First unveiled in 1976, the Honda Accord has governed its reputation over the years for its affordability, superior reliability, excellent performance, high fuel efficiency, and good resale value. While Honda makes the Accord in wagon, coupe, hatchback, and sedan body styles, the latter is most popular.
The Honda Accord is a practical, reliable, and affordable used car. It consistently ranks highly when graded by leading car research experts such as Kelley Bluebook and JD Power. A used Accord with an excellent service record and with average mileage is a solid used car choice.
In this post, you’ll learn why the Accord is such an intelligent used car choice. Buckle up!
Why Should I Buy a Used Accord?
Accord is Reliable
One of America’s best family sedans is famous for its exceptional reliability. It means you will spend more time on the road and less in a workshop. The Accord has continuously been placed close to the top of the JD Power Dependability rankings, and it mostly recorded ‘good’ in quality and dependability departments. In a 2016 JD Power survey determining vehicle reliability over three years of ownership, the 2013 Accord achieved first place among thirteen midsize sedans with an overall score of 84 out of 100.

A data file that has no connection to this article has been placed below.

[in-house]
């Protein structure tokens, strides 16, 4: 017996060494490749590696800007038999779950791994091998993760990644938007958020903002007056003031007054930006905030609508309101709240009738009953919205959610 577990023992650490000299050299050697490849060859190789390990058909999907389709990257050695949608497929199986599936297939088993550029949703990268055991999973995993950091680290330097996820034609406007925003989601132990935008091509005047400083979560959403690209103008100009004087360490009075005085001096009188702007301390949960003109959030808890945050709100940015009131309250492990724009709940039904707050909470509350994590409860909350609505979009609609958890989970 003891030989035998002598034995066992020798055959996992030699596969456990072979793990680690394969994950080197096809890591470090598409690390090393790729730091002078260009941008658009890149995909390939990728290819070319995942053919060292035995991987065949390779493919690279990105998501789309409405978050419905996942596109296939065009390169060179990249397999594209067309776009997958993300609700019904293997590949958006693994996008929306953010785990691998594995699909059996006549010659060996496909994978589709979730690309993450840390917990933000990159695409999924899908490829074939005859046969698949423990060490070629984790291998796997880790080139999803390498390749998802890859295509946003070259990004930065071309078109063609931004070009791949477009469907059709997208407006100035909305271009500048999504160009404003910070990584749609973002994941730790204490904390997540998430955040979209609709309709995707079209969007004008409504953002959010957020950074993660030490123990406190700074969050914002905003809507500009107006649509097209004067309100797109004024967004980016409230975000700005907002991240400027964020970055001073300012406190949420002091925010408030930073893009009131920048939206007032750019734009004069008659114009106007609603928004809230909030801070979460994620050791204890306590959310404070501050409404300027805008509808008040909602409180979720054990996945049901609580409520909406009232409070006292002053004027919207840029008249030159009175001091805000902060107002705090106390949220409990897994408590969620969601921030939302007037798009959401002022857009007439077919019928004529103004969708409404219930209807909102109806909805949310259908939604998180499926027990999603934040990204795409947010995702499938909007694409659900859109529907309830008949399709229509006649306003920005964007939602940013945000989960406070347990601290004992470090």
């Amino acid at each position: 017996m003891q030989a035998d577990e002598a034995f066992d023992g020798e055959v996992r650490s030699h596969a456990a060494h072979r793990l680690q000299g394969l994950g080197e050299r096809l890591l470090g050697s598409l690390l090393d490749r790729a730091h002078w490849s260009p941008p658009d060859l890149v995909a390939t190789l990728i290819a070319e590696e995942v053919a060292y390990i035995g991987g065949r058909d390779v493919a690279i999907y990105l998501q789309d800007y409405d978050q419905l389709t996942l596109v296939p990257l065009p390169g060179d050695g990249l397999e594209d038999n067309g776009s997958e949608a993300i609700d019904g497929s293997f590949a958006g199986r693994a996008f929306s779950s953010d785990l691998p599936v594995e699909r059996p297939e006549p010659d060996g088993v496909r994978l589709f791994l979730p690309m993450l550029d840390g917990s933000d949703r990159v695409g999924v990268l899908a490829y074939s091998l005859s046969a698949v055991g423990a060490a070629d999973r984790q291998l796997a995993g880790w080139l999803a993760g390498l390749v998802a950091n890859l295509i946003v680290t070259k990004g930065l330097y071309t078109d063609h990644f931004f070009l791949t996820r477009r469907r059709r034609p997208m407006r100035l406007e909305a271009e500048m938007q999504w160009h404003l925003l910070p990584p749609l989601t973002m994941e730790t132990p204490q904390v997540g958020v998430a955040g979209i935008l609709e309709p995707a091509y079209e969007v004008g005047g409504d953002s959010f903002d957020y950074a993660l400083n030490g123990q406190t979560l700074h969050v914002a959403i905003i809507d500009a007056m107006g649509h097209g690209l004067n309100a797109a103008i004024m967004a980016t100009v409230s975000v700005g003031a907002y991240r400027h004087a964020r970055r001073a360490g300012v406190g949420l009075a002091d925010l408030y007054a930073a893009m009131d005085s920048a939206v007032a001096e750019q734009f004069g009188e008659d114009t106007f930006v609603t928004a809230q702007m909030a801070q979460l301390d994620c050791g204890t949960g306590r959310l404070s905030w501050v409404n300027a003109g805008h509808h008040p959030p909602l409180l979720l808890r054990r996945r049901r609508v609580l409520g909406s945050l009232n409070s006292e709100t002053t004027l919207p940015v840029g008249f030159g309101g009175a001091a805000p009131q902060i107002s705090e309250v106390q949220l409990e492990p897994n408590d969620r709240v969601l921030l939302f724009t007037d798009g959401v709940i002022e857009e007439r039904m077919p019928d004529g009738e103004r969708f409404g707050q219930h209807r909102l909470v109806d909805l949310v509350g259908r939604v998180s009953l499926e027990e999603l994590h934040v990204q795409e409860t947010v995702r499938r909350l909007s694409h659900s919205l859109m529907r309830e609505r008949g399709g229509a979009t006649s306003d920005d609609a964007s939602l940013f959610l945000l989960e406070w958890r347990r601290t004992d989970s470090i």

Accord Performs Exceptionally Well
The ninth-generation Accord sedan continued from 2013 to 2017, boasting a robust 3.5L V6, churning out 278 hp and 252 lb-ft of torque, mated to a six-speed automatic transmission. For the coupe, Honda also offered an optional six-speed manual to make the drive more engaging.
In the world of entry-level midsize sedans, the V6-equipped Accord remained at the top of the list when it comes to performance. Its maximum output of 278 horsepower enabled it to beat the HP ratings of the Buick Regal, Chevrolet Malibu, Toyota Camry, Nissan Altima, and Hyundai Sonata.
If you go for the tenth generation Accord, starting from 2018, you will have a choice between two four-cylinder turbo engines. The standard 1.5L generates 192 hp, and the more powerful 2.0L produces 252 ponies. The 2.0L mill can be had with a 10-speed automatic transmission for brisk acceleration. In real-world testing, it zoomed to 60 mph in only 5.5 seconds.
Accord is Affordable